In the business case for data, this strategic upside needs to be clearly positioned as indirect, as unlike the quick wins of automation and modernization, it won’t automatically happen simply as a result of implementing a data solution. To achieve these results, the visitor attraction team will have to listen to the data, take meaning from it and action the insights, most likely making additional investments to do so, such as the cost of signage in improving wayfinding, or the cost of a pop up stall and staffing in improving visitor spend.
Top line revenue has two levers: visitation and yield. Tackling both together maximizes growth acceleration – more visitors, spending more and preferably with increased recurring revenue given its higher profitability. These revenue goals can take on a specific objective, like the conversion to upsell or an experience or exhibition, increasing the visitor’s basket size in the shop, or improving conversion to membership. At a basket level, an increase of even 50 cents in spend per visit will deliver good results at 100,000 visitors – and impressive outcomes at 1,000,000. For cultural institutions, funding through government grants or private donors can also be a data objective – funders are more likely to be confident in committing funds and more likely to follow on with secondary funding, where they have confidence in a data informed leadership (especially so for donors with a business background who exercise metric heavy management in their business affairs). The same is true for commercial attractions such as Location Based Experiences (LBEs) with venture backing needing to manage the expectations of investors, or for joint ventures between a licensor or real estate owner and attraction operator.
Go from good to great
When figuring out how aggressive to pitch growth objectives, stay pessimistic – the numbers quickly add up for the business case and create an achievable plan for the team to then set sights higher once initial results come through. Amongst our community of visitor attractions at Dexibit, high intensity insight inspired teams experience double digit growth, whereas the industry average for culture, tourism and entertainment in visitor numbers globally is approximately 4%. Basing the return on investment calculation just above that at 5% annually sets an attainable business case from which to build upon, with impressive numbers as this growth compounds year after year across a three or five year return, both visitation and spend levers acting accretively. If the attraction’s numbers are currently in decline, the value of this can then be calculated first in reversing this trend, secondly in returning to growth.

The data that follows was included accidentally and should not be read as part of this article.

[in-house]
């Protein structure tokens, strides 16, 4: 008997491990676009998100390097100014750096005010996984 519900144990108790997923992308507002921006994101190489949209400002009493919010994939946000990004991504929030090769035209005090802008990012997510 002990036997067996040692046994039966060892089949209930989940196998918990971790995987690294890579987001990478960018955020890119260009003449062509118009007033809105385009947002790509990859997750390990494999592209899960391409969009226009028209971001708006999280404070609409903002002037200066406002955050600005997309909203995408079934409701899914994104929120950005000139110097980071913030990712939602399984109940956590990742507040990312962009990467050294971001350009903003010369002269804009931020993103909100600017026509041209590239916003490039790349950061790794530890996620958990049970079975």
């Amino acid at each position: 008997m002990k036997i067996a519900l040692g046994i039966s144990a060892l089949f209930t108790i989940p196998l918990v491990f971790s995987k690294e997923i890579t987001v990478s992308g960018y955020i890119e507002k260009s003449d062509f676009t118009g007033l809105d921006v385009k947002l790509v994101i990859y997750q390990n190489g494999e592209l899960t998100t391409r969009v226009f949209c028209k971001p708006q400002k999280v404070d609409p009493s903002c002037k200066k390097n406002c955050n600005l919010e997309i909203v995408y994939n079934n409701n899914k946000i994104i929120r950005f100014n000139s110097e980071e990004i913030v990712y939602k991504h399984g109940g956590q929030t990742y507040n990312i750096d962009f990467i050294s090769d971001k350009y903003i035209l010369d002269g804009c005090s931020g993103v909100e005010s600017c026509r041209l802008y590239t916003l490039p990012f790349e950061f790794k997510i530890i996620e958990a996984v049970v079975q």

Cost savings are harder to deliver percentage wise, so we recommend starting with 1% or less (still significant for attractions with operating expenditures well into the millions). On the plus side, these can be achieved without significant additional investment – for example, by using long term forecasts to more accurately plan seasonal front line workers during the high season, or hourly forecasts to refine resource and inventory scheduling on a day to day basis.
While business case evaluation and return on investment calculation is good practice for any investment initiative, it is an especially powerful planning tool in a data program to set the tone of using data in leading change. A good return on investment calculator will set out these targets in unit economic terms, a great leadership tool in introducing the language of data in accessible terms for the wider team. These numbers present a baseline, evaluation metric set and target future from which to return to in evaluating analytics return as the program progresses.
Contemplating a data program and curious to see the return for your visitor attraction? Talk to us and have Dexibit’s team prepare a return on investment calculator based on your goals for efficient growth.